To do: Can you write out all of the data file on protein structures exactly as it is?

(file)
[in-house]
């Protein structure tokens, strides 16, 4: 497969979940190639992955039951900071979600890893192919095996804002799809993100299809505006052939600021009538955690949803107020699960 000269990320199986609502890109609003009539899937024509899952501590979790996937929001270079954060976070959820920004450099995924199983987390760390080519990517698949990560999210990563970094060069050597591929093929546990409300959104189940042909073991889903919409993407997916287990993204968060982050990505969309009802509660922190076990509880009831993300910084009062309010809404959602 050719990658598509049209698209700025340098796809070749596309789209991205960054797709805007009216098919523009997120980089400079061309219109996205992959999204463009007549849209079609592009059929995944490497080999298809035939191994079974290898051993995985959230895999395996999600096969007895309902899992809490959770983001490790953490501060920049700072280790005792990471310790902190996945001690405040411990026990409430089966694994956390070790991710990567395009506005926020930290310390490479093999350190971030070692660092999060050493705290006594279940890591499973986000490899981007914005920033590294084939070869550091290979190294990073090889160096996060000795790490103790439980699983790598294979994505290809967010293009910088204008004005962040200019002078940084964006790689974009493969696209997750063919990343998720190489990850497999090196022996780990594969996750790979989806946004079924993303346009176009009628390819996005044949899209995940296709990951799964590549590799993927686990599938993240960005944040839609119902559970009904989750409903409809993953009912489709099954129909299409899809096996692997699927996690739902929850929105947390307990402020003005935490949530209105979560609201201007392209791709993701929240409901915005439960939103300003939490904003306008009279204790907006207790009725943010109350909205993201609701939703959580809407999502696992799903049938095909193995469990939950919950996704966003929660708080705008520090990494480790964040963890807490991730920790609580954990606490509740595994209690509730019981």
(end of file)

[in-house]
């Protein structure tokens, strides 16, 4: 497969979940190639992955039951900071979600890893192919095996804002799809993100299809505006052939600021009538955690949803107020699960 000269990320199986609502890109609003009539899937024509899952501590979790996937929001270079954060976070959820920004450099995924199983987390760390080519990517698949990560999210990563970094060069050597591929093929546990409300959104189940042909073991889903919409993407997916287990993204968060982050990505969309009802509660922190076990509880009831993300910084009062309010809404959602 050719990658598509049209698209700025340098796809070749596309789209991205960054797709805007009216098919523009997120980089400079061309219109996205992959999204463009007549849209079609592009059929995944490497080999298809035939191994079974290898051993995985959230895999395996999600096969007895309902899992809490959770983001490790953490501060920049700072280790005792990471310790902190996945001690405040411990026990409430089966694994956390070790991710990567395009506005926020930290310390490479093999350190971030070692660092999060050493705290006594279940890591499973986000490899981007914005920033590294084939070869550091290979190294990073090889160096996060000795790490103790439980699983790598294979994505290809967010293009910088204008004005962040200019002078940084964006790689974009493969696209997750063919990343998720190489990850497999090196022996780990594969996750790979989806946004079924993303346009176009009628390819996005044949899209995940296709990951799964590549590799993927686990599938993240960005944040839609119902559970009904989750409903409809993953009912489709099954129909299409899809096996692997699927996690739902929850929105947390307990402020003005935490949530209105979560609201201007392209791709993701929240409901915005439960939103300003939490904003306008009279204790907006207790009725943010109350909205993201609701939703959580809407999502696992799903049938095909193995469990939950919950996704966003929660708080705008520090990494480790964040963890807490991730920790609580954990606490509740595994209690509730019981």